VA taps 10 digital health innovators for $20M challenge to reduce veteran suicide

The Department of Veteran Affairs (VA) tapped 10 digital health innovators for their suicide prevention solutions as part of its $20 million Mission Daybreak grand challenge.

VA launched the multiphase challenge in May 2022, receiving more than 1,300 pitches for the initial phase from veterans and veteran service organizations, community-based organizations, startups and universities. 

A total of 30 finalists made it in phase 2, and 10 were recommended as winners by a multidisciplinary judging panel. The finalists participated in a virtual accelerator program designed to help them develop road maps for prototyping, testing and evaluation.

“Our Veterans need and deserve suicide prevention solutions that meet them where they are, rather than taking a one-size-fits-all approach,” VA Under Secretary for Health Shereef Elnahal, M.D., said in an announcement.

Fierce Healthcare spoke to a few of the winners about their mission and what is in store for 2023.

The two first-place winners, each receiving $3 million, are: 

  • Stop Soldier Suicide’s “Black Box Project,” a tech solution that identifies and analyzes data from digital devices of veterans who died by suicide to develop machine learning models that identify unknown risk patterns. 

  • Televeda’s “Project Hózhó,” the first mental health app for American Indian and Alaska Native (AIAN) populations designed in partnership with AIAN and native veteran communities. The solution incorporates traditional healing practices like storytelling to reduce suicide and improve access to VA resources. 

Televeda was founded as a platform to combat social isolation in vulnerable communities. After a contract with the Department of Health and Human Services to bring broadband to rural communities, the organization decided to design a resource for indigenous communities. Project Hózhó, meaning “balance” or “wellness,” will use the award to build out its storytelling curriculum and to recruit native veterans to lead digital literacy workshops in their communities. The app aims to be a culturally appropriate, evidence-based support tool for AIAN veterans.

When it comes to Western medicine, “it’s not fair to say it’s the only way to treat issues,” Mayank Mishra, Televeda’s co-founder, told Fierce Healthcare. Native communities have their own healing practices, and “it’s just the right and respectful thing to do, to acknowledge that in our infrastructure.” 

The three second-place winners, each receiving $1 million, are: 

  • ReflexAI, an AI-driven tool that can help the Veterans Crisis Line train and maintain their responders

  • Sentinel, a mobile app designed to reduce veteran suicide by encouraging safe storage of firearms

  • Battle Buddy, a virtual mental health app that promotes resiliency among veterans at risk for suicide. The app’s interactive, conversational AI uses content from VA’s Suicide Safety Planing program for daily check-ins.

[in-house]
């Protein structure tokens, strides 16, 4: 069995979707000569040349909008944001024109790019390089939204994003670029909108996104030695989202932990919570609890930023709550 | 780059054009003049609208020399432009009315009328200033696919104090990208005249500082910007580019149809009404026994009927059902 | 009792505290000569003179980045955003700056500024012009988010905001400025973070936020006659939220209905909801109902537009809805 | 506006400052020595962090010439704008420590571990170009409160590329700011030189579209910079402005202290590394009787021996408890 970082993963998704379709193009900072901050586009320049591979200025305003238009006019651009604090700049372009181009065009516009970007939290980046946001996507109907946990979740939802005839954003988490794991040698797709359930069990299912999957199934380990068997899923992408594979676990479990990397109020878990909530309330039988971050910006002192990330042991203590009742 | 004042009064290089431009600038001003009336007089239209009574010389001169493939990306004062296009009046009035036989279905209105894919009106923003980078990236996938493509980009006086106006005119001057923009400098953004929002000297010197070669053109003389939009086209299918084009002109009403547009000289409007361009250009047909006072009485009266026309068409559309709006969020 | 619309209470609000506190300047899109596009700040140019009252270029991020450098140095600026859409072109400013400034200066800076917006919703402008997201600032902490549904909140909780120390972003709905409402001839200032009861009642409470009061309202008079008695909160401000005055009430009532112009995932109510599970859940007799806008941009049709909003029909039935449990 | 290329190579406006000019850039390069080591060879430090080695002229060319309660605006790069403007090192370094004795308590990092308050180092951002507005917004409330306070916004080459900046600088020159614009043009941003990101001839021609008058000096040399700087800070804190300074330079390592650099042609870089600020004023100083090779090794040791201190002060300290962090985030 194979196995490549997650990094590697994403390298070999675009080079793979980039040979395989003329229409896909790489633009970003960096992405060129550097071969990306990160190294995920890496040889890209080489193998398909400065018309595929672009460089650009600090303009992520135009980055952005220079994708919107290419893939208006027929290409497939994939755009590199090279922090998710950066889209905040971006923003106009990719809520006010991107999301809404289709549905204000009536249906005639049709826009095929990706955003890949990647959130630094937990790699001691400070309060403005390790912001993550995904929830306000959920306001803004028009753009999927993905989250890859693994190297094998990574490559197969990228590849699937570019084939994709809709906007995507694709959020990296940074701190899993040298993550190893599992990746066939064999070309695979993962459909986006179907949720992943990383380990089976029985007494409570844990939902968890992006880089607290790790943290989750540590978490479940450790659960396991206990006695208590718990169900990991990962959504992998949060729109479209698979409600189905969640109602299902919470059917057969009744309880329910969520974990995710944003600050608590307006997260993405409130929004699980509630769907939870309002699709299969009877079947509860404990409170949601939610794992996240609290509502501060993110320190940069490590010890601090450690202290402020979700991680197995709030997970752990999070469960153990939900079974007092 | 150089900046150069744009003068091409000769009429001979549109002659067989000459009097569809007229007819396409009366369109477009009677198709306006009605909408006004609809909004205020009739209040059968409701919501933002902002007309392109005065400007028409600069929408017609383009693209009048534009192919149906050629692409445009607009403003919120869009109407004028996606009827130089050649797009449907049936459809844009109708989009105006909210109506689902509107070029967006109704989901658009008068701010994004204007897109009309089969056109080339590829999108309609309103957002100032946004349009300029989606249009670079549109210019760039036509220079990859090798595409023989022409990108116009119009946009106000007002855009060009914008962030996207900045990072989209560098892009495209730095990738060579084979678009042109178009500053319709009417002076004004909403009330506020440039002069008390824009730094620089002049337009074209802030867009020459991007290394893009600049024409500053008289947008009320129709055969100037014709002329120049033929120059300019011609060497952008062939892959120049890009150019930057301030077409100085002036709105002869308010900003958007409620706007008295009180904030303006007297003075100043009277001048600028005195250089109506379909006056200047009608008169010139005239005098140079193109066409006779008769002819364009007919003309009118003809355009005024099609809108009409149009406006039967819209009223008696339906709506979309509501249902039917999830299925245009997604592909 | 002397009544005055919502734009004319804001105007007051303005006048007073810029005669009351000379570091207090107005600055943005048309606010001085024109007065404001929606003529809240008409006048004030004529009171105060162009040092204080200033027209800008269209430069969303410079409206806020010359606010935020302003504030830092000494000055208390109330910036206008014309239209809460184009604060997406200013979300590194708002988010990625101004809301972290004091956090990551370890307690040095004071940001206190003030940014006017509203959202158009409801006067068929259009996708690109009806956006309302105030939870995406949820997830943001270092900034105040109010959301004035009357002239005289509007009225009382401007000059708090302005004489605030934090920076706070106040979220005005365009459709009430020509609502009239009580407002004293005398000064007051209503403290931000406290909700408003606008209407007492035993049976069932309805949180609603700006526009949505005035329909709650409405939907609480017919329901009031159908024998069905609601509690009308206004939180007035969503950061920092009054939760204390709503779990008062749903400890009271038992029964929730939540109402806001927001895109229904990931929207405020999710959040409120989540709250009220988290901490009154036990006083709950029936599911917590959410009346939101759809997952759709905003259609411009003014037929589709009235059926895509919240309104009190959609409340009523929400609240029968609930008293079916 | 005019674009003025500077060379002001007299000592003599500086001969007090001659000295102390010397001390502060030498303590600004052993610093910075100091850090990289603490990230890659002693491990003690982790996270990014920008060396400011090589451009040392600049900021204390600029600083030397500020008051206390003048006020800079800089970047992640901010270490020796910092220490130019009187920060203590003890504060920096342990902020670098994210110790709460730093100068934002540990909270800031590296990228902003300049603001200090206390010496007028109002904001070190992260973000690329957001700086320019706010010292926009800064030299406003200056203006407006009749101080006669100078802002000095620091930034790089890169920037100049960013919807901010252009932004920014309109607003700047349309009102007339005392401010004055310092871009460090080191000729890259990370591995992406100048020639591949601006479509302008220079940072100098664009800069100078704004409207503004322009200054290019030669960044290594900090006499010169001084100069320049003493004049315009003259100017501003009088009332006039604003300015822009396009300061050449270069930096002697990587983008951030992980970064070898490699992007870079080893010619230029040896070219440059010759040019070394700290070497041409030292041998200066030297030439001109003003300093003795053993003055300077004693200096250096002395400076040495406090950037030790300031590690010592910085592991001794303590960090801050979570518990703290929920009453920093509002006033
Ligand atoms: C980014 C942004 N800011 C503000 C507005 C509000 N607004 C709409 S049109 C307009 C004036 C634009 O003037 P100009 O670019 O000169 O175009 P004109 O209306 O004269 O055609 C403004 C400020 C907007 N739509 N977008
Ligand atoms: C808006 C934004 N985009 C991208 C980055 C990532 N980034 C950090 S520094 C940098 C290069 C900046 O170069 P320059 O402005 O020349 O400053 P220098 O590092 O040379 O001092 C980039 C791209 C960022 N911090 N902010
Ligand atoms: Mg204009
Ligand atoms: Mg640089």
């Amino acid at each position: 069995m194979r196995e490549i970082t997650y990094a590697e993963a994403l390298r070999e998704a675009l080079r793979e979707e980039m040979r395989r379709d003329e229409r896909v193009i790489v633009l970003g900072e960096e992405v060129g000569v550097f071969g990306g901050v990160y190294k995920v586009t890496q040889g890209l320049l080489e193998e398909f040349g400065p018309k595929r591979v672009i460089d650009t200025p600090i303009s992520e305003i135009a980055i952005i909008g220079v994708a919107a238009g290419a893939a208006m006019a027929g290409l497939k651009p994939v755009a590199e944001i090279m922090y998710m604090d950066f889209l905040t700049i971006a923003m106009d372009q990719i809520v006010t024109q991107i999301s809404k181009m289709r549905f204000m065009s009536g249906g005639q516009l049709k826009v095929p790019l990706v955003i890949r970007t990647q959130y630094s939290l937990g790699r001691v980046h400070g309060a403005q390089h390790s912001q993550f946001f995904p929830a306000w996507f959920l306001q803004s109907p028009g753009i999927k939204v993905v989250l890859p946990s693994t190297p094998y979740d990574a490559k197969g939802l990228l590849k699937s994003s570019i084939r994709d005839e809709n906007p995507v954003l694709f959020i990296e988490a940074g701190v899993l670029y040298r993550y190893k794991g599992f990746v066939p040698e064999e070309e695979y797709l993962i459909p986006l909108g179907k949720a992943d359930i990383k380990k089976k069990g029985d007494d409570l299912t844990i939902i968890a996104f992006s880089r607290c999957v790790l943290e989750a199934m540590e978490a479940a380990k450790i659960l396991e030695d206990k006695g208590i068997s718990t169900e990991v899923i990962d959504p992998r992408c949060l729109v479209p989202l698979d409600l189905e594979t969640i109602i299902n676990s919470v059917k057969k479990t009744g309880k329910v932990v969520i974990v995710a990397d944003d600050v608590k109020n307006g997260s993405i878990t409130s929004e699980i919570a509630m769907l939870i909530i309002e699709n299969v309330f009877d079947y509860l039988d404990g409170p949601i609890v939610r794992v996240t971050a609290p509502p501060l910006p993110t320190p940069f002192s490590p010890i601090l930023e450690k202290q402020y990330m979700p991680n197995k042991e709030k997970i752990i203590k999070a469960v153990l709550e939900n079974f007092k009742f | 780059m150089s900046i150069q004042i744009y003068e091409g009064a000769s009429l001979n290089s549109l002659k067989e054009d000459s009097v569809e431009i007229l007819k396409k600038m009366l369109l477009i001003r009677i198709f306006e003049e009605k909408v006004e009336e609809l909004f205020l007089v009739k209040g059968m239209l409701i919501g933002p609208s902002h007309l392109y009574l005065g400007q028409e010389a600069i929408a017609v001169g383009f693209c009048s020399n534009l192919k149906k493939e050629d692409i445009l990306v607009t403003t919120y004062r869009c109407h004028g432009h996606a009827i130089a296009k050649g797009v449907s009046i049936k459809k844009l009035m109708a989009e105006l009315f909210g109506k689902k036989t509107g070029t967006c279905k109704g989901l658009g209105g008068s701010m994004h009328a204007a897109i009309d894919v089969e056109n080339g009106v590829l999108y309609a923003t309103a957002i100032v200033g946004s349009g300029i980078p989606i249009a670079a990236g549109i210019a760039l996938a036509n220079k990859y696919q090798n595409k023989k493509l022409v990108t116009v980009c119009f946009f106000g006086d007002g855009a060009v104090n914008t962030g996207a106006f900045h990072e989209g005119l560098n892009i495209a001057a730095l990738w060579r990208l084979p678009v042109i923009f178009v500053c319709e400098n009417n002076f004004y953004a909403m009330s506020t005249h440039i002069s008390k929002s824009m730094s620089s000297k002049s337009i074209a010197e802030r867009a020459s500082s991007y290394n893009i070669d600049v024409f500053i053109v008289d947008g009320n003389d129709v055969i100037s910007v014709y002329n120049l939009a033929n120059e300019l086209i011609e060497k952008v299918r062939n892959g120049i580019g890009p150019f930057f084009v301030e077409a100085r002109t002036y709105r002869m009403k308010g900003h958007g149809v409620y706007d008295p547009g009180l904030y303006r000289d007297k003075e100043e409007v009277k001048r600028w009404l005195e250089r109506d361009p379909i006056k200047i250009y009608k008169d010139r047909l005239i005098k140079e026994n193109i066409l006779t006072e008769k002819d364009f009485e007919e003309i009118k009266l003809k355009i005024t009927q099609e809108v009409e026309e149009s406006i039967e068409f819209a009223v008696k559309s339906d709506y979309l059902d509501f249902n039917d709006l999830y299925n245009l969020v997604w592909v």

Battle Buddy was developed through a partnership between the USC Institute for Creative Technologies and the SoldierStrong Foundation. The partners’ goal was to create an app that was “sticky,” or engaging enough to keep users coming back, Skip Rizzo, Ph.D., director of medical VR at the institute, told Fierce Healthcare. Daily check-ins allow the virtual assistant to get to know a user, like their triggers and distractions, and help them in times of crisis. It can also recommend they call a loved one or crisis hotline with the click of one button.

SoldierStrong will be helping USC raise additional capital to finalize the product and get it to veterans through the VA. It hopes to eventually connect with wearables to analyze sleep, exercise and other health data. “By winning such a significant prize, that opens up a lot more doors for us,” Chris Meek, co-founder of SoldierStrong, told Fierce Healthcare.

The five third-place winners, each receiving $500,000, are: 

  • Even Health’s Cabana, a VR-based group support platform for veterans who have survived a suicide attempt

  • NeuroFlow, a tech platform that offers veterans tailored resources and digital care around the clock while measuring evolving behavioral health needs to inform care teams of risks

  • Overwatch Project, a peer-based intervention program that empowers veterans to intervene with at-risk buddies, offering to temporarily hold onto their guns or take protective storage measures

  • OxfordVR’s gameChange, a digital therapeutic with the Food and Drug Administration’s breakthrough-device designation, which treats severe social isolation—a precursor to suicidal thoughts and behavior

After a pilot with nonprofit Wounded Warrior, where gameChange was deployed to wounded veterans with traumatic brain injuries, OxfordVR saw meaningful reductions in avoidance, anxiety and depression. That led the company to focus on the veteran population, where social withdrawal and isolation is highly prevalent. The company merged with BehaVR in late 2022. With the award from the VA, BehaVR plans to continue scaling within the VA. 

  • Team Guidehouse’s data platform integrates social determinants of health and social media data into the health record and an external dashboard to identify veterans at risk for suicide. It also provides insights for suicide prevention. It’s a partnership between Red Hat and Philip Held, Ph.D., of the Rush University Medical Center.